Now run the following sketch.

// Circuit Playground Digital In - Bounce Demo
// Author: Carter Nelson
// MIT License (

#include <Adafruit_CircuitPlayground.h>

int currentState;
int previousState;
uint32_t count;

void setup() {
  pinMode(3, INPUT);

  count = 0;
  currentState = digitalRead(3);
  previousState = currentState;

void loop() {
  currentState = digitalRead(3);
  if (currentState != previousState) {
    count = count + 1;
    Serial.print("State changed from ");
    Serial.print(" to ");
    Serial.print(". count = ");
    previousState = currentState;


With this sketch loaded and running on the Circuit Playground, open the Serial Monitor.

Tools -> Serial Monitor

Now play around with touching the alligator clips together.

Touch the RED to the BLUE alligator clip.

Did you get more than one print out when you made the connection? Try touching the clips several times and watch the behavior of the messages in the Serial Monitor. If you do it just right, you can get only one message to print. However, more often you get multiple lines. Same when the connection is removed - the bounce happens in both directions.

Touching the alligator clips together like this is a very bouncy operation. The Circuit Playground is fast enough to see all those bounces and prints out a message each time.

Here's what I get trying this after a fair amount of coffee to add some extra bounce.

So how do we fix this? There are many ways, both hardware based and software based. So many in fact that a discussion of debouncing techniques is worthy of its own guide (or more).

However, we will demonstrate one very simple software approach. The trick is to just add a delay after the initial detection. This forces the Circuit Playground to go to sleep during the bouncing and not pay any attention to it.

To test this, simply uncomment (remove the //) the following line in the previous sketch. (it's near the bottom)


Run this new code and play around again with touching the alligator clips together. Now you should get a single print out when touched and separated as shown below.

The main drawback to this technique is that the Circuit Playground can not do anything else during the delay() period. For more complicated programs the processor is always doing something and you try to avoid forcing is to go to sleep using something like delay().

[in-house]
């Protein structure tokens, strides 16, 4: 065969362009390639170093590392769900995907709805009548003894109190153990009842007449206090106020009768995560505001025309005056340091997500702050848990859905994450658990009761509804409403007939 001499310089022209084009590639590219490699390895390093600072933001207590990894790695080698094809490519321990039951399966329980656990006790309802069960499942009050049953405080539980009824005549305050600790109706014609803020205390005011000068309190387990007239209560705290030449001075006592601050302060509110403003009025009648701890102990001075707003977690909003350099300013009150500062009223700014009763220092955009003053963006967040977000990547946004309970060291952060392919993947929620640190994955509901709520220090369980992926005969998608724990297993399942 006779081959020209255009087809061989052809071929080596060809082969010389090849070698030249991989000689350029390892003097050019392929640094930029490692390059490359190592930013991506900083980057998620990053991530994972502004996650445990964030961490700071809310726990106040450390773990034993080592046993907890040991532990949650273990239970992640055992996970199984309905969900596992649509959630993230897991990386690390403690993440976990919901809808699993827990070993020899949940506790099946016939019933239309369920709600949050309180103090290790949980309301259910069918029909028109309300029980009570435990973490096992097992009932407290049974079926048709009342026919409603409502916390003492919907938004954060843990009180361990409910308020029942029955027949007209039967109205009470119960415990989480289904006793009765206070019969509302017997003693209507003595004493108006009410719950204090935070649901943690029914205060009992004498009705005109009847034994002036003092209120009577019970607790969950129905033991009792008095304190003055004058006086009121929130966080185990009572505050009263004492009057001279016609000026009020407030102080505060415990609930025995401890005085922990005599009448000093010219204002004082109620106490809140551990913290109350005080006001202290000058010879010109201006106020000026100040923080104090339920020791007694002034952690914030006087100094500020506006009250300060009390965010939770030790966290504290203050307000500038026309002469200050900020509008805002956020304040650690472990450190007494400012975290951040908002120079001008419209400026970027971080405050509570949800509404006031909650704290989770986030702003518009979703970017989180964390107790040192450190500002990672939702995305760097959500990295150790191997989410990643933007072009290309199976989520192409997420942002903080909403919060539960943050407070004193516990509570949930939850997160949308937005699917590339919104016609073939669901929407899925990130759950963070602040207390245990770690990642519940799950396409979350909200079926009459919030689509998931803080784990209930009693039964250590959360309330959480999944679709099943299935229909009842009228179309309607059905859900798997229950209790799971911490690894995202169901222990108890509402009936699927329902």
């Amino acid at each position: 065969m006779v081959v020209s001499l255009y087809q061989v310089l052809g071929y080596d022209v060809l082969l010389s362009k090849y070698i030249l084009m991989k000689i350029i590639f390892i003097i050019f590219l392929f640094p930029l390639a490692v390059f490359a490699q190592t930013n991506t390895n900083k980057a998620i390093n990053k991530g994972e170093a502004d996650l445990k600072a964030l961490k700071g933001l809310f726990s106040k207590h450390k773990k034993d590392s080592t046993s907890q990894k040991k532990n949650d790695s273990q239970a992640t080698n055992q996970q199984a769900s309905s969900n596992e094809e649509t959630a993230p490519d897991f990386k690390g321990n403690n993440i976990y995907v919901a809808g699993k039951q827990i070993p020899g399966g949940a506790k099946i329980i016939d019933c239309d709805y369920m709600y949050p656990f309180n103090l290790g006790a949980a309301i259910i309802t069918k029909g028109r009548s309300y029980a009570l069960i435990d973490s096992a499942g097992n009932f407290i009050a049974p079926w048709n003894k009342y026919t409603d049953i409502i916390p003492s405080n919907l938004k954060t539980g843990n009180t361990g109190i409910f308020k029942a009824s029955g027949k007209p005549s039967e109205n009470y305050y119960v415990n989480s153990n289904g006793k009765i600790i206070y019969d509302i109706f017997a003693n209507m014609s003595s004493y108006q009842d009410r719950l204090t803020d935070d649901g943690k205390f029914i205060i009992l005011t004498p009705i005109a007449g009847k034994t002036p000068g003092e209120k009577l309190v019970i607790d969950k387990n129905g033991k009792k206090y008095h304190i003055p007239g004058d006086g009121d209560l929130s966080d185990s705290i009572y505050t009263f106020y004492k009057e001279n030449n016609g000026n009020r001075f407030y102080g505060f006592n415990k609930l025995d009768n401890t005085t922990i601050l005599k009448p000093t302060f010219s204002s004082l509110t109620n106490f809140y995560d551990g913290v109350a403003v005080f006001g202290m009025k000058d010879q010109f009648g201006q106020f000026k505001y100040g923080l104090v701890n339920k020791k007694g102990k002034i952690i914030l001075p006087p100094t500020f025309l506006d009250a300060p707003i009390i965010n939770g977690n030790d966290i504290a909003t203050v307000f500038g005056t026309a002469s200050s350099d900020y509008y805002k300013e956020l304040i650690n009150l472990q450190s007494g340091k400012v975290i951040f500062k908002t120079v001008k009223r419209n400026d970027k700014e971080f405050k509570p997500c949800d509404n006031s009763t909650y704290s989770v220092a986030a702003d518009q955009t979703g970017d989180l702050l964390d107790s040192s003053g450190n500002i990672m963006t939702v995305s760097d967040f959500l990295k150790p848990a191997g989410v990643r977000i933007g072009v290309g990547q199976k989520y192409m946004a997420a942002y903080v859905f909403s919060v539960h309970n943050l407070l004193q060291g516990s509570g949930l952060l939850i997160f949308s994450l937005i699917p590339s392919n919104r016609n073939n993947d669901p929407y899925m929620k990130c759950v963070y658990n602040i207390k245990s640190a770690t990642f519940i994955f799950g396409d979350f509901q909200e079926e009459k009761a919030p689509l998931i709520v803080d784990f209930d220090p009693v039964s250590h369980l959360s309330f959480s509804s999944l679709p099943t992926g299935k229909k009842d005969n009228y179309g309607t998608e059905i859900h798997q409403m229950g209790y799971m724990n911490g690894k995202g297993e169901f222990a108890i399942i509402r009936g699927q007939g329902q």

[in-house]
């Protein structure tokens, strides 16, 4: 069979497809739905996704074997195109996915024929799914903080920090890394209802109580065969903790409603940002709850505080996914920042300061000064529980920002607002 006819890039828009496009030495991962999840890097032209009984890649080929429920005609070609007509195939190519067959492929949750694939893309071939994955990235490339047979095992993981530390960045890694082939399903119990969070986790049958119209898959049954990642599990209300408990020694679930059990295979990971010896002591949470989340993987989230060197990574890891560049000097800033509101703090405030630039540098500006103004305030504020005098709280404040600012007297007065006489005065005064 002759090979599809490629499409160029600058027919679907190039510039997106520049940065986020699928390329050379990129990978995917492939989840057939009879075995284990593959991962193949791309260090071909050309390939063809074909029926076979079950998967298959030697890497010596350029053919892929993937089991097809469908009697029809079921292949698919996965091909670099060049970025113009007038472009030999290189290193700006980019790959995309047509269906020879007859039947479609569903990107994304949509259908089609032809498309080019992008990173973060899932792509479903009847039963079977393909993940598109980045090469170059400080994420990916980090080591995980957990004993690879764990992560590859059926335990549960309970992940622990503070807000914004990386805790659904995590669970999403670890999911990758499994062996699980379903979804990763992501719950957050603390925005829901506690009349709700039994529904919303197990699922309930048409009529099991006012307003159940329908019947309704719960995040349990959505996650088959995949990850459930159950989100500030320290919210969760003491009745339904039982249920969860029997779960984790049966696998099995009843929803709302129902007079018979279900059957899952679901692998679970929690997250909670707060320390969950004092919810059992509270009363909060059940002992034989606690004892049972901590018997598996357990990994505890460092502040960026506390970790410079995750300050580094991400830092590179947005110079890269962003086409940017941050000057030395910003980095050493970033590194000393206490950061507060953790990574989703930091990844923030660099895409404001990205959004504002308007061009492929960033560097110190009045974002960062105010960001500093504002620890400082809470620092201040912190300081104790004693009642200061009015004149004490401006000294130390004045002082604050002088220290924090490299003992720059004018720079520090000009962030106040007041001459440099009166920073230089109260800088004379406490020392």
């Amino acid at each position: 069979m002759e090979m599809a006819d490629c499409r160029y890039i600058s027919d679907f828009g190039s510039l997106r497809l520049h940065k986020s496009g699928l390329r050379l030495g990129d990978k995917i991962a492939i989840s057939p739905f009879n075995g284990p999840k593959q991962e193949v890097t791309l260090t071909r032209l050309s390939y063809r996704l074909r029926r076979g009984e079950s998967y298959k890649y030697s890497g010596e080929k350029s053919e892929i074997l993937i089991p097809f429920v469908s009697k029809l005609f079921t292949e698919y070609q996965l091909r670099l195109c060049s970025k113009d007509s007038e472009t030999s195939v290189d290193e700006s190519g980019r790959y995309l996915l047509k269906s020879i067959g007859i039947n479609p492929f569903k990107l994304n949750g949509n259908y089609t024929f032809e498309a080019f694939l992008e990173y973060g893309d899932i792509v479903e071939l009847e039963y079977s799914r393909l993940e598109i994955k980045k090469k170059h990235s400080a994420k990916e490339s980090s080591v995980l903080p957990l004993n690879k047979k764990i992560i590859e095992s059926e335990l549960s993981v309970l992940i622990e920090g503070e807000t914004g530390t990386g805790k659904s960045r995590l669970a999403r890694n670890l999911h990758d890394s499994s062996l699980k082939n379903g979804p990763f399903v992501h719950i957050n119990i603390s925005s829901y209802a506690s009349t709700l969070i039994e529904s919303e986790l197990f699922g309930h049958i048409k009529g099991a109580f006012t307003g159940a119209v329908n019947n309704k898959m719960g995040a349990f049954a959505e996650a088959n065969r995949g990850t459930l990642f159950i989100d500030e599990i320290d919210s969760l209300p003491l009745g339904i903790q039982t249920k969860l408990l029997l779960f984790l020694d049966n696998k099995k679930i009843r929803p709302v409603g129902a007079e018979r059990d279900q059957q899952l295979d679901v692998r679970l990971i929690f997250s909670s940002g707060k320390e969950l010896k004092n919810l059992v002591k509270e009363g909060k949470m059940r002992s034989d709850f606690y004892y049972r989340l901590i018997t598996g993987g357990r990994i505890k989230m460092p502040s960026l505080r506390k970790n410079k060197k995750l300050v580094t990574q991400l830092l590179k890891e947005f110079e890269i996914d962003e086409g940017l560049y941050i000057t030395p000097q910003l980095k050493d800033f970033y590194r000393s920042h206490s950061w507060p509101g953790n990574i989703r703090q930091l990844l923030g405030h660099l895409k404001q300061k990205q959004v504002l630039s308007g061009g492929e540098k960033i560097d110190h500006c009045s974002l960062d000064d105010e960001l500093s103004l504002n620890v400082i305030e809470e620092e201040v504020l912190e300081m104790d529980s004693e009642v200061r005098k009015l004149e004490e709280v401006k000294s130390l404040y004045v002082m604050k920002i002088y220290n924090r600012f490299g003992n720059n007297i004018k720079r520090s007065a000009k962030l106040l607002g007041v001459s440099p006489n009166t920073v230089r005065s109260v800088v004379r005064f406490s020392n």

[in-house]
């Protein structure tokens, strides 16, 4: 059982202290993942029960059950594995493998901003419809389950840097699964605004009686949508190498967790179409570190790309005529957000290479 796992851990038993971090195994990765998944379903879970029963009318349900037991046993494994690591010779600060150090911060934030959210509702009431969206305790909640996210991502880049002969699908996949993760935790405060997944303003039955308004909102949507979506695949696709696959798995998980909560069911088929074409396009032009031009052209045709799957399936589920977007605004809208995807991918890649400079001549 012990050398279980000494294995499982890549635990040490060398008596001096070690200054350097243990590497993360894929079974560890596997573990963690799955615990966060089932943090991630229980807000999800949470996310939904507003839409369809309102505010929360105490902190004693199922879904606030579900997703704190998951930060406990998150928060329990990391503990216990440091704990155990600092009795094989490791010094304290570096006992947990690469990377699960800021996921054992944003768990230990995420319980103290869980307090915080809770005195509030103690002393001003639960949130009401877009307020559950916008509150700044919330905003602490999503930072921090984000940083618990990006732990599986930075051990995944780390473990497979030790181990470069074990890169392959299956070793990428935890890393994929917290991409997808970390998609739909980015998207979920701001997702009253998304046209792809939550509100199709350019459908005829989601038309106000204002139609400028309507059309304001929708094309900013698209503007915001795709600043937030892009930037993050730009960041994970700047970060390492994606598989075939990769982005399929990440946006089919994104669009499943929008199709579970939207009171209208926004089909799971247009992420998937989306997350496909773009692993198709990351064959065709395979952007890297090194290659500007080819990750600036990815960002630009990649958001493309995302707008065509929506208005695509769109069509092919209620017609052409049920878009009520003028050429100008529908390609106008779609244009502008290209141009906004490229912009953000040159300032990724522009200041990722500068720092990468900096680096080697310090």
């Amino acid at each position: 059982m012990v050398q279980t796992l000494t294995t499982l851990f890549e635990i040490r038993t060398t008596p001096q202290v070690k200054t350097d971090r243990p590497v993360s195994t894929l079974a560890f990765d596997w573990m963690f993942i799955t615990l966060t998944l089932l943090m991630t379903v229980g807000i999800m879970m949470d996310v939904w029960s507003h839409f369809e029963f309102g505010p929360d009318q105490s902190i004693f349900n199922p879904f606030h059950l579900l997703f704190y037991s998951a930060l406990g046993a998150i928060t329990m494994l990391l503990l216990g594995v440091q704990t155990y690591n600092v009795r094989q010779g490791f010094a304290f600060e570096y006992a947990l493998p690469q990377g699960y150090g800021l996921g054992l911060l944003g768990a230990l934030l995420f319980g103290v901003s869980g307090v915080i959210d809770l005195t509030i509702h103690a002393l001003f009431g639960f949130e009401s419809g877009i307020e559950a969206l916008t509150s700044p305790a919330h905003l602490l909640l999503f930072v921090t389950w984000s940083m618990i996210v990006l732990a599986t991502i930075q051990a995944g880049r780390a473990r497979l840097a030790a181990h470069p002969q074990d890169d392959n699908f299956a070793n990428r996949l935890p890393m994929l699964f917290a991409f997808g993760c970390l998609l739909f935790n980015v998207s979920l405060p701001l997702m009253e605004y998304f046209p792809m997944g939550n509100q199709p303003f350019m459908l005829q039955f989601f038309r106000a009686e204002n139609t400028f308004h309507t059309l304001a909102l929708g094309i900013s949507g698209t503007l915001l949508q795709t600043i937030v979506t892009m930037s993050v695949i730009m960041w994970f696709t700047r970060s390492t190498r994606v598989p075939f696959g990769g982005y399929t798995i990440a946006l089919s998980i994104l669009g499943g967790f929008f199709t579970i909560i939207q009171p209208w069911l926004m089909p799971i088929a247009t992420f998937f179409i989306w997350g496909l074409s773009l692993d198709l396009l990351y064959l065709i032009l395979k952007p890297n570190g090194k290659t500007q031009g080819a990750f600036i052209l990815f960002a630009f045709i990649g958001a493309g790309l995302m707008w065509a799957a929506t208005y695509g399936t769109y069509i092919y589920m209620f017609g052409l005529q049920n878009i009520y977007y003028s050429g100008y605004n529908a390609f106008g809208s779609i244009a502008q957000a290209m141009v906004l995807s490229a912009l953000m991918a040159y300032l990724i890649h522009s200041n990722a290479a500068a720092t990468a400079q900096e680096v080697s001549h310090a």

However, for simple programs, this technique works just fine. In fact, you'll see it used quite often. It's simple and works. Ever seen anything like this at the top of a sketch?

#define DEBOUNCE    100

Look elsewhere in the code and you'll likely find:


It's using the same technique and simply defining the delay period globally.

The Circuit Playground has two push buttons. They are simple momentary buttons that effectively do the same thing as pressing the alligator clips together. But how are they integrated into the Circuit Playground? Do they deal with any of the issues we've talked about? Let's take a look.

Take a look at the schematic for the Circuit Playground. The circuit diagram for the buttons can be found in the upper left.

Let's just look at one button since they are both used in the same way. Here's a blow up of the part of the circuit diagram that matters. The thing above the label EVQQ is the actual button.

We don't have a button in our alligator clip setup, so let's remove it. Now we are left with this.

It may not look like it, but this is identical to the "pull down" version of our alligator clip setup. Here's the schematic showing where the various alligator clips are.

So the Circuit Playground deals with the floating input issue by using a pull down resistor. The same thing is done for both buttons. Righty-o.

Now, what about dealing with switch bounce? Any magic going on there? Well, let's take a look at the code for CircuitPlayground.leftButton() and see what's going on. Here it is (direct link to repo):

boolean Adafruit_CircuitPlayground::leftButton(void) {
  return digitalRead(CPLAY_LEFTBUTTON);

Hmmmm. It just returns the value from digitalRead() for the input the button is attached to. Same as we've been doing with our alligator clips. That's it. Nothing else.

So, there is no debouncing being done by the Circuit Playground library. It is left up to the user (you) to incorporate this in their program somehow.

The following are some questions related to this project along with some suggested code challenges. The idea is to provoke thought, test your understanding, and get you coding!

While the sketches provided in this guide work, there is room for improvement and additional features. Have fun playing with the provided code to see what you can do with it. Or do something new and exciting!


  • The microcontroller on the Circuit Playground has internal pull up resistors. Why were external pull downs used instead? (hint: it's kind of subjective)
  • Why was a value of 10k ohms used for the pull up/down resistor?

Code Challenges

  • Reduce the amount of delay in the bounce sketch and see how it affects the debounce behavior. Try making it as low as 1, i.e. delay(1).
  • Modify the bounce sketch to read the input from one of the Circuit Playground push buttons to examine its bounce behavior. (remove the delay)

This guide was first published on Feb 26, 2017. It was last updated on Feb 26, 2017.